I’ve touched on modular sets before. Standard pieces that can be rearranged to create a new look may still not work for every show. Construction methods can be key to making the most use of the lumber. Screws and metal fasteners make things easier to disassemble than wood glue.

Odds and ends as well as occasional lumber can be found at one of the local ReStore shops:

They also have a selection of Amazon recycled latex paint. (Not affiliated with the mega giant Amazon internet store)

University of Minnesota Reuse Program is open to general public on certain days and they usually have a plethora of normal office furniture as well as quirky things like science tools, sports gear, fake plants and an occasional lighting instrument or a piano.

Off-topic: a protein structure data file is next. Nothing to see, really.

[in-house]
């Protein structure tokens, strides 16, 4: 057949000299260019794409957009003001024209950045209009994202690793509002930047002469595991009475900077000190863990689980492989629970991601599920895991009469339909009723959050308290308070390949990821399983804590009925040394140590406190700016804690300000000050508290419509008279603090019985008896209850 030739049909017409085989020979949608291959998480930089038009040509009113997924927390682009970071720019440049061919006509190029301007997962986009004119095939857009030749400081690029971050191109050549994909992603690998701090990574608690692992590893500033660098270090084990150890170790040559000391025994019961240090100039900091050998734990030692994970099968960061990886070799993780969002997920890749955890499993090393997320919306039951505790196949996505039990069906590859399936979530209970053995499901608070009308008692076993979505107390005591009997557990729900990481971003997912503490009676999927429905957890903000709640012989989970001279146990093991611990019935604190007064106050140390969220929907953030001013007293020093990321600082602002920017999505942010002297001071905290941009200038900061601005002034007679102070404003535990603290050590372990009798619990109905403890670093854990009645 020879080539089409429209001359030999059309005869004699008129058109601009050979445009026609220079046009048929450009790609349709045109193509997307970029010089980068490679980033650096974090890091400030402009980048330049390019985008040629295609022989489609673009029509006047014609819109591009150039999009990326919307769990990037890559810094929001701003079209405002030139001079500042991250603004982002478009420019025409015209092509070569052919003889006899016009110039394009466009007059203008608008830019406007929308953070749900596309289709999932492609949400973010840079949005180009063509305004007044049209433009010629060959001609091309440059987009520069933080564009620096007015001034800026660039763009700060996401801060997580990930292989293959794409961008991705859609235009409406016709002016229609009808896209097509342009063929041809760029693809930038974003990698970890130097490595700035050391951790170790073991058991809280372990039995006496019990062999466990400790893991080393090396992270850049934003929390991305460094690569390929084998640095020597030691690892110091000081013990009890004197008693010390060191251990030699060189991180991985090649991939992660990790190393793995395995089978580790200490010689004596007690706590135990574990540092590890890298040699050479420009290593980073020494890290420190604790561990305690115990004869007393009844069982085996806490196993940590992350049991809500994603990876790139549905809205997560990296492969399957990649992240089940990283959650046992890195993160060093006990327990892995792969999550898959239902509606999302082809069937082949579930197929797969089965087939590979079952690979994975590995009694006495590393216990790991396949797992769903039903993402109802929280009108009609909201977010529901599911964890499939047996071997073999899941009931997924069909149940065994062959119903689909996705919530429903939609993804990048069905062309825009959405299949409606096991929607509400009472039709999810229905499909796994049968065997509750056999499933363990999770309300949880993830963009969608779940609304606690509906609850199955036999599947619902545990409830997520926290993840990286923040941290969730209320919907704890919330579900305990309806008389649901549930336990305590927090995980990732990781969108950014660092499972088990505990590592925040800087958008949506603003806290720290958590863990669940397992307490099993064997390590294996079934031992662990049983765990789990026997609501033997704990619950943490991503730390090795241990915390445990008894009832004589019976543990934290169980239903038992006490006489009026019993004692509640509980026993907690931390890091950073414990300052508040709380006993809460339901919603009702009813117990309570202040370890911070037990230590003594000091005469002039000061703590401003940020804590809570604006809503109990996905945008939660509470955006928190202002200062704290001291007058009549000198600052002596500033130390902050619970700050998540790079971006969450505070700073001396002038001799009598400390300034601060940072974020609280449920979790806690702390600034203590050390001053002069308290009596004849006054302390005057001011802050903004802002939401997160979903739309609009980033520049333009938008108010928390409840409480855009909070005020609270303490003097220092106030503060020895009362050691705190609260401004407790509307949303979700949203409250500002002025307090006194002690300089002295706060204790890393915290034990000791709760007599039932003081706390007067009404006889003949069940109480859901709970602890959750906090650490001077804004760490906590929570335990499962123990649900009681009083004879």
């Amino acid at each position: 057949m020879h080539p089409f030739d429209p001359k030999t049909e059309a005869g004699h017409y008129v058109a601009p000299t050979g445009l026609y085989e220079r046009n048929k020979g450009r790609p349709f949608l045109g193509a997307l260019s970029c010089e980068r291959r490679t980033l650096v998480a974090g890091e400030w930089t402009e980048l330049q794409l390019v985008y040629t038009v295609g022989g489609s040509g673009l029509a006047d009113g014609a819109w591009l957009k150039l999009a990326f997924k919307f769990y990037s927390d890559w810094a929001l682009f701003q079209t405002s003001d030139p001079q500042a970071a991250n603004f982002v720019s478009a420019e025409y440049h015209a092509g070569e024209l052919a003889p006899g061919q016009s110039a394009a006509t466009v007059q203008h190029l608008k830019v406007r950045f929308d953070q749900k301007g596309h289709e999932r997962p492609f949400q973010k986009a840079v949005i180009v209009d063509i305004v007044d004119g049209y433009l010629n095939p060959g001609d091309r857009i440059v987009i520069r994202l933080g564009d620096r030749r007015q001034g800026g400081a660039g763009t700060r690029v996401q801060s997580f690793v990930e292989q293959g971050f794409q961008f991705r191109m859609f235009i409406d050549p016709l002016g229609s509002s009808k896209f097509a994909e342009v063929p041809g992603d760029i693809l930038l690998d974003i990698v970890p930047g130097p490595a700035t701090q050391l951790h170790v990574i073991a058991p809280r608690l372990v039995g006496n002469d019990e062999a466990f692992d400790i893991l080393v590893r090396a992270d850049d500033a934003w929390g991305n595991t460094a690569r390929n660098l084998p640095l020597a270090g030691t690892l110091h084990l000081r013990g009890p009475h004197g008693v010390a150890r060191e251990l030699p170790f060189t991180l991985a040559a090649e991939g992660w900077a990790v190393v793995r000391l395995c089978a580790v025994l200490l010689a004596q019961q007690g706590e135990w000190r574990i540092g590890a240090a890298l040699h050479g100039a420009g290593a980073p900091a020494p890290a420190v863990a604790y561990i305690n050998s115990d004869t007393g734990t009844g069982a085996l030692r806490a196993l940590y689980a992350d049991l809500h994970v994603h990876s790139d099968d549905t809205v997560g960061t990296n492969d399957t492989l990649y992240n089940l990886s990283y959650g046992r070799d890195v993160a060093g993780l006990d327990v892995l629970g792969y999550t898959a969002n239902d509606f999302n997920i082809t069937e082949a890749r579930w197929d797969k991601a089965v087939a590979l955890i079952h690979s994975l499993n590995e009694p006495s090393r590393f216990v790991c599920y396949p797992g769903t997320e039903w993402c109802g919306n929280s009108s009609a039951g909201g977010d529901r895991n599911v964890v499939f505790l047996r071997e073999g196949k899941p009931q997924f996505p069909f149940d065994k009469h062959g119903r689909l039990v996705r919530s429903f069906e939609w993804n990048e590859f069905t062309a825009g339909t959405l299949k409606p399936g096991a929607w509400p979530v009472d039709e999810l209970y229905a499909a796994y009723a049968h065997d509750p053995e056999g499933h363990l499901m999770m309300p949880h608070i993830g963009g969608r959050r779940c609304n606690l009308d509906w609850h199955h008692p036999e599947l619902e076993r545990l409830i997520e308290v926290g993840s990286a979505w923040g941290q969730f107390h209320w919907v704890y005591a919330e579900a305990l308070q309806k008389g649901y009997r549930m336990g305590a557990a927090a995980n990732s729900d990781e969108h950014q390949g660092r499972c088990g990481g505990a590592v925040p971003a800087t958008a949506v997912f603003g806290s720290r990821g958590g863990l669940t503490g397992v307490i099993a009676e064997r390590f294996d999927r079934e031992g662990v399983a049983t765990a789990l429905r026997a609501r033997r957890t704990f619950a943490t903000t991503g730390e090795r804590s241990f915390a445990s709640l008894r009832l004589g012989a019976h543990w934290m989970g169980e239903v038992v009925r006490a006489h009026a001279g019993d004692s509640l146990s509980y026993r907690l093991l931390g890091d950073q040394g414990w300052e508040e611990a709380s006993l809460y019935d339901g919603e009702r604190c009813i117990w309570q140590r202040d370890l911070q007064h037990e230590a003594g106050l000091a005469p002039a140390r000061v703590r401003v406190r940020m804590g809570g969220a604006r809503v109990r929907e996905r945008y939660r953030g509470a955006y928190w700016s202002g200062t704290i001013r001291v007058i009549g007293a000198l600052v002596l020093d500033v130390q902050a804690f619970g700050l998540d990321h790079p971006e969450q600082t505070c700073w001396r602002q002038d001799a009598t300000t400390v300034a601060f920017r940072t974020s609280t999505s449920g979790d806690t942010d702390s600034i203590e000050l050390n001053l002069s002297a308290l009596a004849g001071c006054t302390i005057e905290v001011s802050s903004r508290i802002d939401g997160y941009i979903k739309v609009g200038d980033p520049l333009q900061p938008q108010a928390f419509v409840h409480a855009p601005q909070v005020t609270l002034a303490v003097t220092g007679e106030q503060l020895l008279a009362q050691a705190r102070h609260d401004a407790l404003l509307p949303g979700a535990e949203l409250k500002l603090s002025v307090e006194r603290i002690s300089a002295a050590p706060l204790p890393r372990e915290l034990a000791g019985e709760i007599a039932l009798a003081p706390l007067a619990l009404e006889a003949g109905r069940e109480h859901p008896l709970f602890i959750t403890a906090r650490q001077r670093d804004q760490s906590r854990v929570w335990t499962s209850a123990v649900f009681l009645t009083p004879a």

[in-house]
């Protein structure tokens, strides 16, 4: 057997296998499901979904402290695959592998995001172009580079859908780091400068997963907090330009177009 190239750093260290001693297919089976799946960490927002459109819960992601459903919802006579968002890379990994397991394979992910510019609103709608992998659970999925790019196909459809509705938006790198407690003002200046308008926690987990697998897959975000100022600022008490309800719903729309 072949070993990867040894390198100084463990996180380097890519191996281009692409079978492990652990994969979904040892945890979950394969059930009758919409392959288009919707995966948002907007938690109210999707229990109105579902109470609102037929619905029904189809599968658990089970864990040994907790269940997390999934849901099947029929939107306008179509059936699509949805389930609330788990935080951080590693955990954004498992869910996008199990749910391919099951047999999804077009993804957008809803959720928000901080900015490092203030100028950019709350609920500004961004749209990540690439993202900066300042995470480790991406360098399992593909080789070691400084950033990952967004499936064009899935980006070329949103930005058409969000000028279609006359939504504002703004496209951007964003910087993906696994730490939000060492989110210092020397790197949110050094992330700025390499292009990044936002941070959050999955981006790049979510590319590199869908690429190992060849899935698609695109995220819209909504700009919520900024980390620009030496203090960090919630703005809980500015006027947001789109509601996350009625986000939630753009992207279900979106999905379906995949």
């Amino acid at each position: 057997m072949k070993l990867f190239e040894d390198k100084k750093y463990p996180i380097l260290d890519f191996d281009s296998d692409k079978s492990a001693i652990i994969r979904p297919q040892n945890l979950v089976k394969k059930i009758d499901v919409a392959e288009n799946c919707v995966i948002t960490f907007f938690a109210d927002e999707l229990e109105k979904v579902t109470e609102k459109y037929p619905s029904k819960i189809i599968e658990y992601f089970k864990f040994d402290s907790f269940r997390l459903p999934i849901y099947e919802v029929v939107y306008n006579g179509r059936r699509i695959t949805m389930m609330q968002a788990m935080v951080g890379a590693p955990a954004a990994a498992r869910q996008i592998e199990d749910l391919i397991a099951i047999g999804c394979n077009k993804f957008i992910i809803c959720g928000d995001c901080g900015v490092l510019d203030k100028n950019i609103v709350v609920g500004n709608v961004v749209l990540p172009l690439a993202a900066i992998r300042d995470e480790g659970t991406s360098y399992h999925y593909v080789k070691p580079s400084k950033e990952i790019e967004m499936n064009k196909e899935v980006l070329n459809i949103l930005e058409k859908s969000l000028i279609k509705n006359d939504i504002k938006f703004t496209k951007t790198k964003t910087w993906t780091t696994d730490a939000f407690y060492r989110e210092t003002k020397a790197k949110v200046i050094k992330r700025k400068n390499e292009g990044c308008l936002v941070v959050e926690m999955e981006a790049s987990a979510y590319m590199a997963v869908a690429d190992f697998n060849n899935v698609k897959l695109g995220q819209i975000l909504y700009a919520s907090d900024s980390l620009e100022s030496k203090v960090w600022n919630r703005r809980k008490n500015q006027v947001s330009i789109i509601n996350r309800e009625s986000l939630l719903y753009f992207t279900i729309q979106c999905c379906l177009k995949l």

Costume mockups can be constructed out of thrift store sheets. While bamboo and organic cotton fabrics are the most sustainable, new they are not economically feasible for theaters. There’s no simple answer to fabric dyeing either. Some dyes are considered natural, however the chemicals used to set them can still be harmful. MSDS sheets are critical in showing employees the dangers they may be exposed to as well as educating how to properly dispose of the substance.

The future of incandescent lighting is a little clearer but still uncertain after the EU has made some progress in figuring out which lamps it will ban since I wrote Part 1.  Just the other day I saw an article that outlines a ban on halogen fixtures, which means MR16s will stop being made in Europe starting September 1st making fixtures obsolete. Some Par 56s are also being phased out everywhere. The latest updates on what is happening in the lighting scene in Europe can be found on Save Stage Lighting site. How soon with this be affecting the US?


Running a show